When Verizon Wireless announced their new international phone and data plan, TravelPass last year, it was pretty big news. Phone calls and data used to cost a fortune when traveling internationally. With the new TravelPass, Verizon Wireless was allowing users to pay $5 or $10 a day to use their existing phone, text and data allotment abroad.
All you had to pay was the $5 or $10 a day, depending on which country you were traveling in. Then, you could talk, text, surf as much as you want, within your monthly limits. In my case, our country is grandfathered into some pretty large data allowances, so we never usually run out. Folks who have subscribed to newly re-introduced unlimited data plans were probably pretty happy about TravelPass as well.
I had a short overseas trip this week and came to find out that Verizon Wireless made a change to TravelPass. I’ve used it dozens of times since rollout and never received a message about throttling data speeds until this week:
Sure enough, the Verizon Wireless website now reflects that you only get 512MB of high-speed data a day before they start throttling speeds:
Instead of paying per minute, per message, or per MB you’ll be charged a flat rate with TravelPass. The daily rate is $5/day in Mexico and Canada and $10/day in other countries where TravelPass is available. You’ll use your minutes, messages and data allowances from your domestic plan. 4G data speeds apply for the first 512 MB/day with reduced speeds thereafter. The daily charge only applies on days you use your service outside of the US, Puerto Rico and US Virgin Islands.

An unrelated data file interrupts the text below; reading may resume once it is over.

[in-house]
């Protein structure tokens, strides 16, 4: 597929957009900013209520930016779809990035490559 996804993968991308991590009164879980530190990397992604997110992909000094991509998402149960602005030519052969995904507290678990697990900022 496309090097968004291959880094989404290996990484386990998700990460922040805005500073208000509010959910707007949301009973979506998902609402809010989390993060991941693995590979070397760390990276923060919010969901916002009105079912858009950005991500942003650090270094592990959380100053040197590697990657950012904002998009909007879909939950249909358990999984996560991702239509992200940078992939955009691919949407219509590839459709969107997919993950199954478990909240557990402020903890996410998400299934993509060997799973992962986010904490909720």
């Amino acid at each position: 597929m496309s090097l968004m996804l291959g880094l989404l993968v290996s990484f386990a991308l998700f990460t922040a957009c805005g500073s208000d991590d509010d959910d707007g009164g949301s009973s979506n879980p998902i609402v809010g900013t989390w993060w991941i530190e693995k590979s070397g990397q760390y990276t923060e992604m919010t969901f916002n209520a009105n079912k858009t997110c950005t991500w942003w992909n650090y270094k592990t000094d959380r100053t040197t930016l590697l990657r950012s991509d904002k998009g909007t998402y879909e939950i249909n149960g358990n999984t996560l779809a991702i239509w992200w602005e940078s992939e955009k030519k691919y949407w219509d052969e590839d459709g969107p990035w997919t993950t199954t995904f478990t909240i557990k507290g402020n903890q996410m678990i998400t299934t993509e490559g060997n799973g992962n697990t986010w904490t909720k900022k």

512 MB might seem like a lot of data, but I pretty much live on my phone when traveling abroad. On top of using it for Google Maps, it’s my primary device for keeping up with work e-mail. I exceeded my allowance both days I was overseas and got to experience the throttled data speeds. I don’t feel like I used anywhere near 512MB either day, but that’s what Verizon Wireless said and there’s no easy way to contest that.
They were pretty bad. At first, I thought they were 3G-ish. But, that was when I was on 3G networks. I was bouncing between LTE and 3G pretty regularly. When I would bounce back to LTE, the speeds would often get slower.
The Final Two Pennies
TravelPass is still cheaper than the previous versions of data plans, where you would pay for chunks of data. That’s especially true if you text and make phone calls, since the old rates for those could be $3 or $4 a minute in certain countries. Still, at $10 a day you can spend a decent chunk of extra cash to stay connected.
Now I’ll have to be extra careful about getting WiFi passwords every time I’m in a restaurant, etc when traveling abroad. Because the throttled data speeds are pretty bad.
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